You’d think I would have had enough of A Monster Calls after I sung praises to it when I reviewed it, and then sang more praises to it after I saw the trailer. And truth be told, as beautiful as the book was, it’s really not a book that you’d want to reread immediately. Okay, I would reread it for the writing, but not really for the story, especially because I think it has that The Passion of the Christ movie ((Hold your horses! I’m not saying that this book is religious or I am comparing the story to Jesus’ and all that. I am merely using the movie as an analogy. Because I really liked that movie, but I cannot, for the life of me, ask my friends to watch it with me again because it hurts to watch it.))  effect: you only want to read it once, but it’s not the kind of book you’d read again for pleasure. Unless you’re looking for a good cry.

But that doesn’t stop me from pushing it to people, of course. And push I did, especially when I saw a copy in Fully Booked. Anyway, long story short, Aaron and I convinced Ariel to get this book (And I quote: “It’s Patrick Ness. Of course it’s auto-buy.”). Ariel caved in, and got so excited about it after ((This might be my fault, with all the “I really think you will like this!” I said to him.)) that he roped me and other friends to read the book together. And since I’ve read the book already, I was the default discussion leader.

And so here I am again, reading the book for the second time, and this time, paying more attention to the details because I had to ask some questions. This time, though, I’m more prepared — I have tissues with me all the time. :P

Anyway, so I’m hosting the first blog-based Reading Buddies discussion in the Goodreads Filipino Group. Basically, we’d read the book together, the leader would ask some questions, and we’d answer it on our blogs and discuss further in the thread. I know there’s a lot of channels with this, but think of it this way: more people can participate, even those who are not a part of the group (this means you, whoever you are who is reading this).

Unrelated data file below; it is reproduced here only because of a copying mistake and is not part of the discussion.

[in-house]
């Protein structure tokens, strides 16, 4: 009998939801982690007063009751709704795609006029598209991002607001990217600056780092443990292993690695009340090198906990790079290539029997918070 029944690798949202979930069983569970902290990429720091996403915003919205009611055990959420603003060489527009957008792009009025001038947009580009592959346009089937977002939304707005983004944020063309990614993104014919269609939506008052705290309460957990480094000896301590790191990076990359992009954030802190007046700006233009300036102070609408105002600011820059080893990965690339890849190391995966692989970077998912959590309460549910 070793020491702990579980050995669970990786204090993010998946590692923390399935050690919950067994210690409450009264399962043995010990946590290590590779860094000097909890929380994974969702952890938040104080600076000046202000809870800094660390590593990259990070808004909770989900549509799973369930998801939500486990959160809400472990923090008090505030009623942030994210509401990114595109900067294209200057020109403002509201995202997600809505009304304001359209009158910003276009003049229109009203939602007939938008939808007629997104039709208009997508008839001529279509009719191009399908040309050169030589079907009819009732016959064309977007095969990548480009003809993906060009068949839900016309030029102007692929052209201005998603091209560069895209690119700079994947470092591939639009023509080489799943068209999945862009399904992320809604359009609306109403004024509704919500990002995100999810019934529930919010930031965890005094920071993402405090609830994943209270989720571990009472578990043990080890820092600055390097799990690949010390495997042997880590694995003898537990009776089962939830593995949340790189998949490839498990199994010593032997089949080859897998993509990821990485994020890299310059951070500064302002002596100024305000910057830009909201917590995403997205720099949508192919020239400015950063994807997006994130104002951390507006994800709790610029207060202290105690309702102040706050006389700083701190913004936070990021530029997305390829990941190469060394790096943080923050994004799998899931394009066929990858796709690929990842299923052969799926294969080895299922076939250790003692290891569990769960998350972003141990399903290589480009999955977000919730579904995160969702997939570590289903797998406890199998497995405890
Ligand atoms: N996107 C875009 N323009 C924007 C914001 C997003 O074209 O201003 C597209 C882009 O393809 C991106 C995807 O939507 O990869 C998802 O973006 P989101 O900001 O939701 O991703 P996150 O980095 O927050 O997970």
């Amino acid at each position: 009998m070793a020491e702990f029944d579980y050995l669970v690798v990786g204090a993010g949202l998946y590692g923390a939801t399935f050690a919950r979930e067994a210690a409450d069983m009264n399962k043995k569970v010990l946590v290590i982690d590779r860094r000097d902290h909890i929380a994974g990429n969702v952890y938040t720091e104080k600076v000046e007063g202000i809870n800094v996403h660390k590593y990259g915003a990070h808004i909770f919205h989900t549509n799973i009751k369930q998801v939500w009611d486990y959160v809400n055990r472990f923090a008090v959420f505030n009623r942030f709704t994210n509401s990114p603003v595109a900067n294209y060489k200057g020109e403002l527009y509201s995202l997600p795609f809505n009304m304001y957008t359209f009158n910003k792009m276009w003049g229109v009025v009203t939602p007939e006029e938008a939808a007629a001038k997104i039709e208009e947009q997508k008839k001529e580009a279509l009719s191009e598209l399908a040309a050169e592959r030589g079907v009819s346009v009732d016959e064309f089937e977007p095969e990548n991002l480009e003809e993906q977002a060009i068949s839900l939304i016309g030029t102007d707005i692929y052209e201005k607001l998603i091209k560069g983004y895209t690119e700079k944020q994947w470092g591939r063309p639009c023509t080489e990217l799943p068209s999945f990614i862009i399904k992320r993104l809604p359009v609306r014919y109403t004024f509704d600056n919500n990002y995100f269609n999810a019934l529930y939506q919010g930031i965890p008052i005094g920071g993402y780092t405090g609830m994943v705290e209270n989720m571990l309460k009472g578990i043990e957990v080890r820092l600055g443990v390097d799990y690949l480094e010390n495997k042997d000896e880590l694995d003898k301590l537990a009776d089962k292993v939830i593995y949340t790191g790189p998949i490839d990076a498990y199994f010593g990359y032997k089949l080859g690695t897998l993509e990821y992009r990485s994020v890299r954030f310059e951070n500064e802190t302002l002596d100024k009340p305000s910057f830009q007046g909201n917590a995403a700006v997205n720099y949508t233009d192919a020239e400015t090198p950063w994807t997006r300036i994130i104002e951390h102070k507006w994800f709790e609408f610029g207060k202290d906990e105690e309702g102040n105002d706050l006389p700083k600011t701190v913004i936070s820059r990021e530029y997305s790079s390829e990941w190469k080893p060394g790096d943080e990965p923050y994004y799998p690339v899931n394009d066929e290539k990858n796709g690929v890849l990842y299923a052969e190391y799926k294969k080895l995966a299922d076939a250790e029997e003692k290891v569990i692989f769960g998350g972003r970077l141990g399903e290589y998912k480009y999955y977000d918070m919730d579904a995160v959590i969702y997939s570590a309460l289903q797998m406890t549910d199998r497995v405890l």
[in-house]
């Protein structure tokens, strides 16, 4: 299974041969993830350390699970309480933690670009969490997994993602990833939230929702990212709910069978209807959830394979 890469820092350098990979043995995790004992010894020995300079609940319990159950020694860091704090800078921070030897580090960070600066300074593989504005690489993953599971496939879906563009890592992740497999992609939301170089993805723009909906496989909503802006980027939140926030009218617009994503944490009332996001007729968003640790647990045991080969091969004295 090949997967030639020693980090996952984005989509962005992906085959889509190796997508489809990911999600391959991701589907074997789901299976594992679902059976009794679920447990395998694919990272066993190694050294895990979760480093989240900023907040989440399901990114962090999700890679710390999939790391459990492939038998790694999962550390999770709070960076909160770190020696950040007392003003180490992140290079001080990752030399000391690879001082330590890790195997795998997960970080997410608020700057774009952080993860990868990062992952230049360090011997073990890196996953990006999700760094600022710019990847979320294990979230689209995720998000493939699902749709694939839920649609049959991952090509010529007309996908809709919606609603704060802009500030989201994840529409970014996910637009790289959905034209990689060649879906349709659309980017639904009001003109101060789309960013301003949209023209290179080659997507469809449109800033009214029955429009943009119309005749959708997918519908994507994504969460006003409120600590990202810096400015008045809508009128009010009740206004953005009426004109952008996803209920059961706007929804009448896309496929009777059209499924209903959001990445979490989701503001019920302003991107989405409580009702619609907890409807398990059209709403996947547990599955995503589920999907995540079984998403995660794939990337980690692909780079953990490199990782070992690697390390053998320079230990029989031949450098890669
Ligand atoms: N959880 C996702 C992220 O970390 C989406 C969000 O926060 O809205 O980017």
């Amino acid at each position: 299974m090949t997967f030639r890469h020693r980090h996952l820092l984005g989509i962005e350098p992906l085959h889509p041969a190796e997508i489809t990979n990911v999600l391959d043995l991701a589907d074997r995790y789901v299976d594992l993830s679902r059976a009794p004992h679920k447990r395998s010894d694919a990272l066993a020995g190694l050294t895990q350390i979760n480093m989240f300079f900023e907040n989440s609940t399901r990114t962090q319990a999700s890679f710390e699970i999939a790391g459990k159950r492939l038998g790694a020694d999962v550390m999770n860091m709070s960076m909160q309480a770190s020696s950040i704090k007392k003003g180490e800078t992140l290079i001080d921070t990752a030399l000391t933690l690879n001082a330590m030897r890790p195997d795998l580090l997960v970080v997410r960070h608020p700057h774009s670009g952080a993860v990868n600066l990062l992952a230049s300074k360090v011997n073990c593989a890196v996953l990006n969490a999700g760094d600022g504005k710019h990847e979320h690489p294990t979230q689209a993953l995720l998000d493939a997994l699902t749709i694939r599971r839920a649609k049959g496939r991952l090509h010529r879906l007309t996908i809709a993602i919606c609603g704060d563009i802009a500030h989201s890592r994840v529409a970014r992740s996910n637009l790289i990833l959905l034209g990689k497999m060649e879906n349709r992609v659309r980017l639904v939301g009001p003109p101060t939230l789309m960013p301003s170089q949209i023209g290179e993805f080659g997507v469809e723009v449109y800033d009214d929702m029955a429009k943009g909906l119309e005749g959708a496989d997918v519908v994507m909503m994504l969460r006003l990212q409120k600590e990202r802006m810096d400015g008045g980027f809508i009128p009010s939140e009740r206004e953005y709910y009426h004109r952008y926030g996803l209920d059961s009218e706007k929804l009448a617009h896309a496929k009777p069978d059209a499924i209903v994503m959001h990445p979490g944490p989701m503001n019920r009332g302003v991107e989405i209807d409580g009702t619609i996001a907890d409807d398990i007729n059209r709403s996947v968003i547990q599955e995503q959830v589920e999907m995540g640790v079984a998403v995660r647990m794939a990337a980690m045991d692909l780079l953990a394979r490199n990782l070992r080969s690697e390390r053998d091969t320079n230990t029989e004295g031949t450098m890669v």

For A Monster Calls, we divided the book into five parts, based on how the story goes. Since there are no chapter numbers, we just used chapter titles:

Part 1 – From A Monster Calls to Grandma

Part 2 – From The Wildness of Stories to Champ

Part 3 – From Americans Don’t Get Much Holidays to No Tale

Part 4 – From I No Longer See You to 100 Years

Part 5 – From What’s the Use of You to The Truth

Each part will have about 3-4 questions which we will answer on our blogs and I will round up here. The discussion will run during the month of October. If you haven’t read the book but would like to, you can join us by writing a post on your own blog, or just leaving a comment. If you do decide to write a post about it, you can leave a link to your blog on the widget below so we can drop by and read your answers, too. :)

So! After that long introduction, I’ve got the first set of questions and my answers under the cut below. Disclaimer: Some questions were taken from Candlewick’s discussion guide for the book. Slight spoiler warning for those who haven’t read the book yet. :) Mister Linky widget is waaay below, scroll down if you want to just leave a link.